St. Mark’s has a new music minister. Marcia Klinder-Badgley will start with us on Ash Wednesday.
“From performing on concert stages throughout the United States, Europe, Scandinavia and Asia to lecturing college students as an instructor of humanities/religion/music to serving as a chef at restaurants, cafes and wine bars to serving in music ministry in the Midwest, west and east coasts … what incredible plans God has for us on this Earthly journey!
“With undergraduate and graduate performance degrees from Luther College and Arizona State University, I have been privileged to serve as director of music ministry, director of worship and arts, and minister of music within Lutheran, Presbyterian, and Episcopal churches.
“It is with great excitement that I join the staff of St. Mark’s and look forward to meeting you all!”
Big thanks to Beth Frazier and Robert Burton for stepping in during our long period without a permanent music minister.
How can we begin to look at racism beyond simply bemoaning the burden placed upon the backs of people of color but the work that whites must make conscious to face and overcome their complicity in it?
This year, our Lenten Study series will feature the critical work White Fragility by Robin Deangelo.
Deangelo writes: “White people in the U.S. live in a racially insular social environment. This insulation builds our expectations for racial comfort while at the same time lowering our stamina for enduring racial stress. I term this lack of racial stamina “White Fragility.” White Fragility is a state in which even a minimal challenge to the white position becomes intolerable, triggering defensive responses. These responses reinstate white racial equilibrium and maintain white control. Those who see themselves as ‘the choir’ can be particularly challenging, for we tend to focus on ‘evidence of our advancement’ rather than reach for humility and continually grapple with how to engage in intentional action.”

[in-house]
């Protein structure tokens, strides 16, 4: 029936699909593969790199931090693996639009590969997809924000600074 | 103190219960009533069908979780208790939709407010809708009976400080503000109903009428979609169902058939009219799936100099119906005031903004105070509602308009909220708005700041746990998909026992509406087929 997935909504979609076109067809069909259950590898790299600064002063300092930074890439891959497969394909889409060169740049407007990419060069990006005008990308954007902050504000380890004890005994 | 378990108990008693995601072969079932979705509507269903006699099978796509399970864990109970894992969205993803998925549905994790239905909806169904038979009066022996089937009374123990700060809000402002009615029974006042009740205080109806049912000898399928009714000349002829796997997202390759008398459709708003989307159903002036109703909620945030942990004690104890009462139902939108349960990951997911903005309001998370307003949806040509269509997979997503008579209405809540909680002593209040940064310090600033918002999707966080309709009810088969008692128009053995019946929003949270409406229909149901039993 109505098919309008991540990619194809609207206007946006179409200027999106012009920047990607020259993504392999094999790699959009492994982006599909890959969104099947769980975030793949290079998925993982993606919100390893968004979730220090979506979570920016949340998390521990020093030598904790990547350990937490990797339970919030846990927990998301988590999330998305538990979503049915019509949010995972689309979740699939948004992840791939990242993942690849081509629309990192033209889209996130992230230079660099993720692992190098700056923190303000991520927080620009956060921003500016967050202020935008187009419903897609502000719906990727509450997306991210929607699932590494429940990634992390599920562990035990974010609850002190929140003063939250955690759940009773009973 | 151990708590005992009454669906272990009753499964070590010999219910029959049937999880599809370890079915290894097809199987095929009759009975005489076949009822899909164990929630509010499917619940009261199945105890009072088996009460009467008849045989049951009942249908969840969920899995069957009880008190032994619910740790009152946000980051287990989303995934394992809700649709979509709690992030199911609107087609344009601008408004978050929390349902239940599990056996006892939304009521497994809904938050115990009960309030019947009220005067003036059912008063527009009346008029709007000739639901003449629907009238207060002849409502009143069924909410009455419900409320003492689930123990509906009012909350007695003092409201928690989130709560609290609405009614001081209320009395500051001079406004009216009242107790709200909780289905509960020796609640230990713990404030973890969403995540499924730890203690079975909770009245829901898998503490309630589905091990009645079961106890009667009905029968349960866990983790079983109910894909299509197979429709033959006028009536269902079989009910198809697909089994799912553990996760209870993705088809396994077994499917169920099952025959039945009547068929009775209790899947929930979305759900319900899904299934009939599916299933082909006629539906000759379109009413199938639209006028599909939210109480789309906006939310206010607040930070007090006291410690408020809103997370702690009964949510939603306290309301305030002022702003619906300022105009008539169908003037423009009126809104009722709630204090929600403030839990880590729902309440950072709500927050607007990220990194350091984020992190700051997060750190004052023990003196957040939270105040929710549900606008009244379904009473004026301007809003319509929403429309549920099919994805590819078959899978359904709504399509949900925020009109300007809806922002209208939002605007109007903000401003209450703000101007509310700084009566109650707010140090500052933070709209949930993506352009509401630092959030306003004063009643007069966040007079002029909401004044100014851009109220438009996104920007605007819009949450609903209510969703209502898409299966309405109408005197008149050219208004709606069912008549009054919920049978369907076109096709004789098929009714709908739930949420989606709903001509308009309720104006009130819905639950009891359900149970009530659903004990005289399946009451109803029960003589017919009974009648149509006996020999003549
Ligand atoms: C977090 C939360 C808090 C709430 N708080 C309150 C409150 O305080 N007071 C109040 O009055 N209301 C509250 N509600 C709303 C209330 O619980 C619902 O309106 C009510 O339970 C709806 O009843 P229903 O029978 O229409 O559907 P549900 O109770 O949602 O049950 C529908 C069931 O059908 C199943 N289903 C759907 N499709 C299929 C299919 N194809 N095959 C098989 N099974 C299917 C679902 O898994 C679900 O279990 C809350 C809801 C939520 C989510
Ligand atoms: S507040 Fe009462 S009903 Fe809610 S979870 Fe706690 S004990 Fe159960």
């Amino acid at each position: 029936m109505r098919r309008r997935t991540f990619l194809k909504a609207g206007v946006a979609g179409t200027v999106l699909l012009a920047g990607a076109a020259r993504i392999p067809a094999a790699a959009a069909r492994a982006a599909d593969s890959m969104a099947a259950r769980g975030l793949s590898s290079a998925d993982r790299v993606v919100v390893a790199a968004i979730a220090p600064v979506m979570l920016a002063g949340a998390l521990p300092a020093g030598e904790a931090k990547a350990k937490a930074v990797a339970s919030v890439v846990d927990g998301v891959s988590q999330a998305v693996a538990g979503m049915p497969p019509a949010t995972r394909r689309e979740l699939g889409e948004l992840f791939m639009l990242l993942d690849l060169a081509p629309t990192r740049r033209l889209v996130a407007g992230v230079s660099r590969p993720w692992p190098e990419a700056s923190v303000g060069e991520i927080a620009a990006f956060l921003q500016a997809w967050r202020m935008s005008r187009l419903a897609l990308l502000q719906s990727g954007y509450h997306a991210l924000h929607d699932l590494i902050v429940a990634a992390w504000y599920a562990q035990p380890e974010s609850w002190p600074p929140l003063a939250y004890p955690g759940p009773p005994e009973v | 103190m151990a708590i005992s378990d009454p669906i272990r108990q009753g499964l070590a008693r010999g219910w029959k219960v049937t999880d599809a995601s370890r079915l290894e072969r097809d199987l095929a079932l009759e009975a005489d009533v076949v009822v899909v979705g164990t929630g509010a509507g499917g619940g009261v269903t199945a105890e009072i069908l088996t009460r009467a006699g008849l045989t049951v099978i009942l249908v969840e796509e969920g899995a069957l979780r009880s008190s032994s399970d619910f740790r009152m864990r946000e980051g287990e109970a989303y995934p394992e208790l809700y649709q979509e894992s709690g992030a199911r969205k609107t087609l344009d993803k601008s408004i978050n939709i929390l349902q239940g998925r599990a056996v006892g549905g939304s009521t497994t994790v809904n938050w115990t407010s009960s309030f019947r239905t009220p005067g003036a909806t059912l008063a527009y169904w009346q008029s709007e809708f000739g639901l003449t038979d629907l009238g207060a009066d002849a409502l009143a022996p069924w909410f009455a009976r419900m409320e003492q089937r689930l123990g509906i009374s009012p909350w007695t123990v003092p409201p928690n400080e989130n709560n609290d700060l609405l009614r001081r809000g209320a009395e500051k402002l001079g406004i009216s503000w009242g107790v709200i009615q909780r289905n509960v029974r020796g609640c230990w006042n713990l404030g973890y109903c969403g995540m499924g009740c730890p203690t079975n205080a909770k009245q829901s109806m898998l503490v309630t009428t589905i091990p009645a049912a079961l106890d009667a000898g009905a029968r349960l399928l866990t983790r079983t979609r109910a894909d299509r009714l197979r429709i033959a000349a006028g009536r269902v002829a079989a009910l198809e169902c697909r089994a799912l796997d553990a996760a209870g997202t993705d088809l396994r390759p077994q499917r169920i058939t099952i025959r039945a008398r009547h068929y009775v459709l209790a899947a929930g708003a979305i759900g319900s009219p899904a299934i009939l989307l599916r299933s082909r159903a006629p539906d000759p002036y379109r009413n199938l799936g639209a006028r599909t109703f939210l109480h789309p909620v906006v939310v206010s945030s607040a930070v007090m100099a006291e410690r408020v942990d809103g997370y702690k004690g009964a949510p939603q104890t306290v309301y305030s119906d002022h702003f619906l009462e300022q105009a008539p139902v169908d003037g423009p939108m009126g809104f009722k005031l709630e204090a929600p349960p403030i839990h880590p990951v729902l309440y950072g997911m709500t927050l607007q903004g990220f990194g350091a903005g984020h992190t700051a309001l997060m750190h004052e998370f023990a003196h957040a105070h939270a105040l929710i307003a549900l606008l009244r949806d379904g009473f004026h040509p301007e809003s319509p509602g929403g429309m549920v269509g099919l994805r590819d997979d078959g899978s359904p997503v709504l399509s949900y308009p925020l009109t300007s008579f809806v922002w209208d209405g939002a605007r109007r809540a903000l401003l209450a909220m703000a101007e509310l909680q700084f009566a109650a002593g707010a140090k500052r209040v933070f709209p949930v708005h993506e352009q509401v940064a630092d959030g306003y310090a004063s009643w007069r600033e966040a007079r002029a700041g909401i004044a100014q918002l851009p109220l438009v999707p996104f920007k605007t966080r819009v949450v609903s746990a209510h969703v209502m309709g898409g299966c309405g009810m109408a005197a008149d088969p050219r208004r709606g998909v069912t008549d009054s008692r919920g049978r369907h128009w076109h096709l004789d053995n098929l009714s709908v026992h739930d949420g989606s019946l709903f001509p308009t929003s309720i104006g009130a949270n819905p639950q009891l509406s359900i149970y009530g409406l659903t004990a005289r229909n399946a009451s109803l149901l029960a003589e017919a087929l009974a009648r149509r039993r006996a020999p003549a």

6:45 Light meal
You will want to be at St. Mark’s on Sunday, March 10, when our parish will host the Chamber Singers from Saint Augustine’s University.
The group will perform sacred music at our 10:30 service on the First Sunday in Lent along with their chaplain, the Rev. Nita Byrd, who will preach.
St. Aug’s is one of the few remaining HBCUs (Historic Black Colleges and Universities) founded by the Episcopal Church.
To celebrate the hard work that their president, faculty, staff and students performed in overcoming some of the university’s recent challenges, our plate offering will be in support of St. Aug’s.
Before we hunker down for Lent, let yourself go at our Shrove Tuesday Mardi Gras pancake supper and celebration.
Join us Tuesday, March 5, 6:30 to 7:45 pm, in our Community Life Center.
It’s the same great prices and food (gluten-free and vegetarian options available). Join us for fun and music. Wear your colorful attire!
Tickets will be on sale soon. It’s $5 per person and $20 per family.
Contact Jane Lambert if you have questions or want to help!
On Sunday, March 3, our Rite 13 and Journey to Adulthood youth groups will stay after church for lunch and to decorate.
We begin this season with the Imposition of Ashes: A sign of our mortality and a time to begin the
holy work of self-examination and repentance by prayer fasting and self-denial and by reading and meditating on God’s holy Word.
6:45 Light meal
How can we begin to look at racism beyond simply bemoaning the burden placed upon the backs of people of color but the work that whites must make conscious in order to face and overcome their complicity in it?
This year, our Lenten Study series will feature the critical work White Fragility by Robin Diangelo.
Diangelo writes: “White people in the U.S. live in a racially insular social environment. This insulation builds our expectations for racial comfort while at the same time lowering our stamina for enduring racial stress. I term this lack of racial stamina “White Fragility.” White Fragility is a state in which even a minimal challenge to the white position becomes intolerable, triggering a range of defensive responses. These responses function to reinstate white racial equilibrium and maintain white control. Those who see themselves as “the choir” can be particularly challenging, for we tend to focus on “evidence of our advancement” rather than reach for humility and continually grapple with how to engage in intentional action.” Our sessions will begin with a light meal and move to a series of presentations involving media and group discussions. Jessie Maeck is coordinating transportation for those who have difficulty driving at night. You may order the book online and use it as a Lenten devotional and study-companion. Several copies are available in the church office for $10; scholarships are available; please see Father Tyrone.